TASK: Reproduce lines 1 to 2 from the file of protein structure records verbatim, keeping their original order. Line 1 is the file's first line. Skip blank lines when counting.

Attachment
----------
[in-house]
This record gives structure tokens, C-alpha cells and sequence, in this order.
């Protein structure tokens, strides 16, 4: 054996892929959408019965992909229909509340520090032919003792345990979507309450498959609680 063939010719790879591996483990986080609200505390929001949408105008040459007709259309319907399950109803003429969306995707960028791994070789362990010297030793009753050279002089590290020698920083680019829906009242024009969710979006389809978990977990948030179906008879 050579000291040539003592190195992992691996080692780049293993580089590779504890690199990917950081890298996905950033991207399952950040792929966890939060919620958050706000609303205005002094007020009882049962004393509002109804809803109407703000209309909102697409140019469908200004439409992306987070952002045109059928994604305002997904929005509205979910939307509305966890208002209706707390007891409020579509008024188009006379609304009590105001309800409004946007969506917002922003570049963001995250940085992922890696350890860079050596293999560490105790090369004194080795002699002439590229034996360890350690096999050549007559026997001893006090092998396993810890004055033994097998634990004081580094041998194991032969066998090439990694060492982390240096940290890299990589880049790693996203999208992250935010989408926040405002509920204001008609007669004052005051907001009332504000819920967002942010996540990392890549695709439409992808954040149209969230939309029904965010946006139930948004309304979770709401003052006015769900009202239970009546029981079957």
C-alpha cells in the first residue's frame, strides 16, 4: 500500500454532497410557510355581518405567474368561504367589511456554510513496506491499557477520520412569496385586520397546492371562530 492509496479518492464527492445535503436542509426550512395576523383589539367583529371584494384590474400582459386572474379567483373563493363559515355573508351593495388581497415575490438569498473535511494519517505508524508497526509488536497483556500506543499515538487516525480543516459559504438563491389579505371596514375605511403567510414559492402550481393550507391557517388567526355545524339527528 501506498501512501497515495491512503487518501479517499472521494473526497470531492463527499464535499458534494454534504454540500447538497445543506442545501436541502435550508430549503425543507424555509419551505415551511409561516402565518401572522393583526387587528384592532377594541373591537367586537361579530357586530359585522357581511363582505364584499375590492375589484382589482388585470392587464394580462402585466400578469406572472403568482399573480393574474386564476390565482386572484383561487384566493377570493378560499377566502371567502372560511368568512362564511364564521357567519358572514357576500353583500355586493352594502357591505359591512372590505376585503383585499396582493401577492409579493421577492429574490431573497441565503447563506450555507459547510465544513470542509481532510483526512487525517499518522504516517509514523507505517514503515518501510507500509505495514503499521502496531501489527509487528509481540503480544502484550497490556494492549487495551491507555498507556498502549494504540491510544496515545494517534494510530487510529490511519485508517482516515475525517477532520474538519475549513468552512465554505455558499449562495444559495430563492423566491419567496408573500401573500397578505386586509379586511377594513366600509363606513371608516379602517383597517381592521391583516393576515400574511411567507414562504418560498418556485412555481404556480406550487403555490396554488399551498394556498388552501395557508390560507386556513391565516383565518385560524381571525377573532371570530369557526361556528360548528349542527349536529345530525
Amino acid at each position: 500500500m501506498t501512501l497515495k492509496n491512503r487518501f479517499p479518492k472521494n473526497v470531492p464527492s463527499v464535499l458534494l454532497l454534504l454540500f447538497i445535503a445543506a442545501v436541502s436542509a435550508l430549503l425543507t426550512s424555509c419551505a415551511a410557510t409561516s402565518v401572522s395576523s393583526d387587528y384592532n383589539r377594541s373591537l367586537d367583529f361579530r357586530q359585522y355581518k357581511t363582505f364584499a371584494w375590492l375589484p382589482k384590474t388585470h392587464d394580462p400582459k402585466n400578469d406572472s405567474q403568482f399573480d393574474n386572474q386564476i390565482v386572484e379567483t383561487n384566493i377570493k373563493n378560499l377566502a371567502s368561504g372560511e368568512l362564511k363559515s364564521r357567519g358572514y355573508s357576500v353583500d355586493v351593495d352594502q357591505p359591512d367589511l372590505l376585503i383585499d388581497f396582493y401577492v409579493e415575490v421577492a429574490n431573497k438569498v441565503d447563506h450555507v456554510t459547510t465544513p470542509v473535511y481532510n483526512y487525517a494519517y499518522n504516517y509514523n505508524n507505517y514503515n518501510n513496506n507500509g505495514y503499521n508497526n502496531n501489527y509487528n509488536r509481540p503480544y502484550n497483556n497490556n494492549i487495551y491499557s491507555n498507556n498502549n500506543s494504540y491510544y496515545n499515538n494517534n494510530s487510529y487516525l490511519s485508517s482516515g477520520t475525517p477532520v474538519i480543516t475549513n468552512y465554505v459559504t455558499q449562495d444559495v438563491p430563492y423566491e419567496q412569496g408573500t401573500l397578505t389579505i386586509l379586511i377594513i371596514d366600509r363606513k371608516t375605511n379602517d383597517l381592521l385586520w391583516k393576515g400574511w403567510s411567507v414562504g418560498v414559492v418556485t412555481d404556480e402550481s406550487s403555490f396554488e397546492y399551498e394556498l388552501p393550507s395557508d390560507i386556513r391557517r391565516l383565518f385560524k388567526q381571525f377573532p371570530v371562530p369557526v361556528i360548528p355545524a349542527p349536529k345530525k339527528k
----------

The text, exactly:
[in-house]
This record gives structure tokens, C-alpha cells and sequence, in this order.